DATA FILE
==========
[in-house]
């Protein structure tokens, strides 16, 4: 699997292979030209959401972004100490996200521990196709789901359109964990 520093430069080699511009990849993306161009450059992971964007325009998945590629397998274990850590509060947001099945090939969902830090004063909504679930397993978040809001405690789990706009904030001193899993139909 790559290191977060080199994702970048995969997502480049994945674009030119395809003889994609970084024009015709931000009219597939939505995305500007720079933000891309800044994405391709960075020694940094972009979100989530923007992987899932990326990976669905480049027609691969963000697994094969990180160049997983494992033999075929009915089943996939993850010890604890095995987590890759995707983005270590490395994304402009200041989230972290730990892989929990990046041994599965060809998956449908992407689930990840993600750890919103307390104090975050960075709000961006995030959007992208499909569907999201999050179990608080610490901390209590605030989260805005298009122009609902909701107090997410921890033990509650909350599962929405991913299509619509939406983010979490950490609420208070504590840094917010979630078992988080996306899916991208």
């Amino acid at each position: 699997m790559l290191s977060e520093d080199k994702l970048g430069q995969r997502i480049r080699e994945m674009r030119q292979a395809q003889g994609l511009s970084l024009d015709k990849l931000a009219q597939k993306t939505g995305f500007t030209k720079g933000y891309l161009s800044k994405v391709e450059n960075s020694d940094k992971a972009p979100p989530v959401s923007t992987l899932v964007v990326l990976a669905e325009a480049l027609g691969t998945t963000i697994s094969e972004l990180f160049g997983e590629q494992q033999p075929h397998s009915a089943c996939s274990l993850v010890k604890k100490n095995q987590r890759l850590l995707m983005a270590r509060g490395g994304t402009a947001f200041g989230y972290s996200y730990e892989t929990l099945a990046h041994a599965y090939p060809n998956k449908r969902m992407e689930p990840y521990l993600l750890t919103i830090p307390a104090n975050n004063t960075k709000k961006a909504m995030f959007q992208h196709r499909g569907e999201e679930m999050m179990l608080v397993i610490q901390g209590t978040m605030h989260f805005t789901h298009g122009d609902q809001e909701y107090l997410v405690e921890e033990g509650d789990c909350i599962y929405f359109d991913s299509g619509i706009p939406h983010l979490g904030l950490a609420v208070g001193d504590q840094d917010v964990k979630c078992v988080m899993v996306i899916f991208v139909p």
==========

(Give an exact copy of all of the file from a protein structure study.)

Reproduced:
[in-house]
């Protein structure tokens, strides 16, 4: 699997292979030209959401972004100490996200521990196709789901359109964990 520093430069080699511009990849993306161009450059992971964007325009998945590629397998274990850590509060947001099945090939969902830090004063909504679930397993978040809001405690789990706009904030001193899993139909 790559290191977060080199994702970048995969997502480049994945674009030119395809003889994609970084024009015709931000009219597939939505995305500007720079933000891309800044994405391709960075020694940094972009979100989530923007992987899932990326990976669905480049027609691969963000697994094969990180160049997983494992033999075929009915089943996939993850010890604890095995987590890759995707983005270590490395994304402009200041989230972290730990892989929990990046041994599965060809998956449908992407689930990840993600750890919103307390104090975050960075709000961006995030959007992208499909569907999201999050179990608080610490901390209590605030989260805005298009122009609902909701107090997410921890033990509650909350599962929405991913299509619509939406983010979490950490609420208070504590840094917010979630078992988080996306899916991208």
């Amino acid at each position: 699997m790559l290191s977060e520093d080199k994702l970048g430069q995969r997502i480049r080699e994945m674009r030119q292979a395809q003889g994609l511009s970084l024009d015709k990849l931000a009219q597939k993306t939505g995305f500007t030209k720079g933000y891309l161009s800044k994405v391709e450059n960075s020694d940094k992971a972009p979100p989530v959401s923007t992987l899932v964007v990326l990976a669905e325009a480049l027609g691969t998945t963000i697994s094969e972004l990180f160049g997983e590629q494992q033999p075929h397998s009915a089943c996939s274990l993850v010890k604890k100490n095995q987590r890759l850590l995707m983005a270590r509060g490395g994304t402009a947001f200041g989230y972290s996200y730990e892989t929990l099945a990046h041994a599965y090939p060809n998956k449908r969902m992407e689930p990840y521990l993600l750890t919103i830090p307390a104090n975050n004063t960075k709000k961006a909504m995030f959007q992208h196709r499909g569907e999201e679930m999050m179990l608080v397993i610490q901390g209590t978040m605030h989260f805005t789901h298009g122009d609902q809001e909701y107090l997410v405690e921890e033990g509650d789990c909350i599962y929405f359109d991913s299509g619509i706009p939406h983010l979490g904030l950490a609420v208070g001193d504590q840094d917010v964990k979630c078992v988080m899993v996306i899916f991208v139909p």